A series of mishaps means it’s now time to dispose of this peer-to-peer trust
IN FEBRUARY Questor tipped a rather unusual trust as a “speculative” buy. Naturally we have kept a close eye on it since then and have now decided that it’s time to sell.
The trust is P2P Global Investments, which invests not in shares but in a type of loan originated through the relatively new medium of “peer-to-peer” lending platforms. These online marketplaces allow investors to lend directly to individual borrowers or businesses; the advantage over conventional banks is that costs are dramatically lower, allowing both parties, in theory at least, to benefit from better rates.
P2P Global Investments used the money it raised in its flotation in 2014 to invest in a wide variety of these loans from peer-to-peer platforms around the world.
The trust’s aim when it floated was to generate a growing stream of dividends at between 6pc and 8pc of the initial share price. Initially investors liked the idea and within a few months the shares were trading at a premium of almost 20pc. This was followed, however, by a sharp reversal that saw a discount of almost 30pc open up at one stage.
It was the significant discount, 21pc at the time, that prompted our tip at 782p earlier this year. But since then there have been developments that make us uneasy about the holding. First is simply a further narrowing of the discount to about 17pc, which automatically reduces the trust’s attractiveness to some extent.
On top of that there are signs from elsewhere in the peer-to-peer sector that returns are getting harder to find.
Last year, Zopa, the British pioneer of the movement, said it had stopped taking money from new investors and warned of a shortage of good-quality borrowers. The result is lower interest rates and higher default rates.
Across P2P Global’s own portfolio, impairments from bad loans were £27.7m in the first six months of this year, according to a research note from Canaccord Genuity, the stockbroker. This equated to an annualised 5.9pc of the loan book, compared with 4.4pc in the same period of 2016 – a significant increase.
New accounting rules relating to loan impairments “will result in a larger one-off adjustment during the early periods of adoption”, the trust has warned.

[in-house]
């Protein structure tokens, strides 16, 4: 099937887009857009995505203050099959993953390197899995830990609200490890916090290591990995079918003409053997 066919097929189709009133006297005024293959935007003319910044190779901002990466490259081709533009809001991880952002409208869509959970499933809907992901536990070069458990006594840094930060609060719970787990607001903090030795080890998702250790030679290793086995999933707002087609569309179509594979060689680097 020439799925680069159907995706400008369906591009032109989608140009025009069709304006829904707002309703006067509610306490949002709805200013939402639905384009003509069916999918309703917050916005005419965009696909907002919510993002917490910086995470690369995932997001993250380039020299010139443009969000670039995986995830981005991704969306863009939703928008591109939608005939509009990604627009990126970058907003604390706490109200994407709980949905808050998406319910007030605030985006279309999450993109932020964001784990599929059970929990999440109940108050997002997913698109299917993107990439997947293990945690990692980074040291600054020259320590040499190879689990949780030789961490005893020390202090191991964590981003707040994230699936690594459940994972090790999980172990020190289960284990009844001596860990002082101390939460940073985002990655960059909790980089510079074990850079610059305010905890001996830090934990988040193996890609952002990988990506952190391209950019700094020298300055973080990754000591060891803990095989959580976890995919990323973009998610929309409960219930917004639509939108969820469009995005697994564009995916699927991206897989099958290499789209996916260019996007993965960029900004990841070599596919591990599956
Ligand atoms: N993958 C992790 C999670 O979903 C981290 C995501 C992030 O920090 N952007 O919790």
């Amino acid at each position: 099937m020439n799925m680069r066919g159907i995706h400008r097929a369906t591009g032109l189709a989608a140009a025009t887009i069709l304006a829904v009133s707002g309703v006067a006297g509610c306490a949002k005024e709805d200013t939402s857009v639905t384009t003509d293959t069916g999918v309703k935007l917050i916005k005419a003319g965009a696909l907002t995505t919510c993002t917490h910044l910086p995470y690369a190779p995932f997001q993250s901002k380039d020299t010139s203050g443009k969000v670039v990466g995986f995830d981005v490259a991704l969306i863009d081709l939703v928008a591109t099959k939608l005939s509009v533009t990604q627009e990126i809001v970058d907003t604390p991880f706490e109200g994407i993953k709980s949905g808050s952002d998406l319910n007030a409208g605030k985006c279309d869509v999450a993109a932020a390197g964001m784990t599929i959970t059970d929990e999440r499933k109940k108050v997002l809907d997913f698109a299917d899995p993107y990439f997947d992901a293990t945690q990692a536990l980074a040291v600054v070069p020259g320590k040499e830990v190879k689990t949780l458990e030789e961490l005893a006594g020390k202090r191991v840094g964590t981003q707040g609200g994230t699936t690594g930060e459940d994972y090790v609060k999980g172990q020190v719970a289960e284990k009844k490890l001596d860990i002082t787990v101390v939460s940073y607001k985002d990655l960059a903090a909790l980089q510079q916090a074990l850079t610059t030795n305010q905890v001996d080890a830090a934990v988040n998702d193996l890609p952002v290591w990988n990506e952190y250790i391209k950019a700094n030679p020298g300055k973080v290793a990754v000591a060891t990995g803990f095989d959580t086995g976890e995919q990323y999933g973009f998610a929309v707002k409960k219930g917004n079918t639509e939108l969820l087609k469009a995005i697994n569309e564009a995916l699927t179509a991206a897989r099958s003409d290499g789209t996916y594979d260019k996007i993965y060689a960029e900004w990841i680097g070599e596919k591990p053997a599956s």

Next is the fact that this newly floated trust has already had to conduct a strategic review. As a result, the original management company will merge with a rival firm, which will run the portfolio. The mix of assets will be changed with the intention of improving the trade-off between risk and reward, although the process is expected to take up to 18 months.
Finally, the trust is fairly expensive. The annual “ongoing” charge is 1.21pc, or 1.33pc once the performance fee is taken into account – not insubstantial relative to the target yield. The performance fee amounted to £1.5m in the first half of this year, despite mediocre returns for shareholders, although the criteria for its award are to be tightened. “Given returns since the flotation, we would have liked to see [this change] backdated to January 2017,” Canaccord said.
It added: “Having previously expressed concern over a generous fee structure, we have been encouraged by a more shareholder-friendly approach. However, there remains room for improvement.”
The broker concluded: “We expect returns to remain below the 6pc-8pc target as the portfolio is rebalanced, a process which should be completed by the end of 2018. Investors are now being asked to ‘look across the valley’ as [peer-to-peer trusts] take action to recover from poor allocation of initial flotation proceeds.
“The company is now heading in the right direction, but in this case we believe it will be better to arrive than to travel. In the meantime, we believe the returns do not justify the risk. Given current impairments in a relatively benign environment, our fundamental concern remains around what happens when we reach the next stage of the cycle – and recent comments from Zopa on increased competition from banks and credit conditions provide little comfort. We downgrade to ‘sell’.”
Stockbrokers are the first to admit that “sell” recommendations are relatively rare, so when they do occur it is worth taking note. We share Canaccord’s misgivings and advise readers to dispose of their holdings, banking a modest 4.6pc gain since our original tip. Questor says: sell Ticker: P2P Share price at close: 819p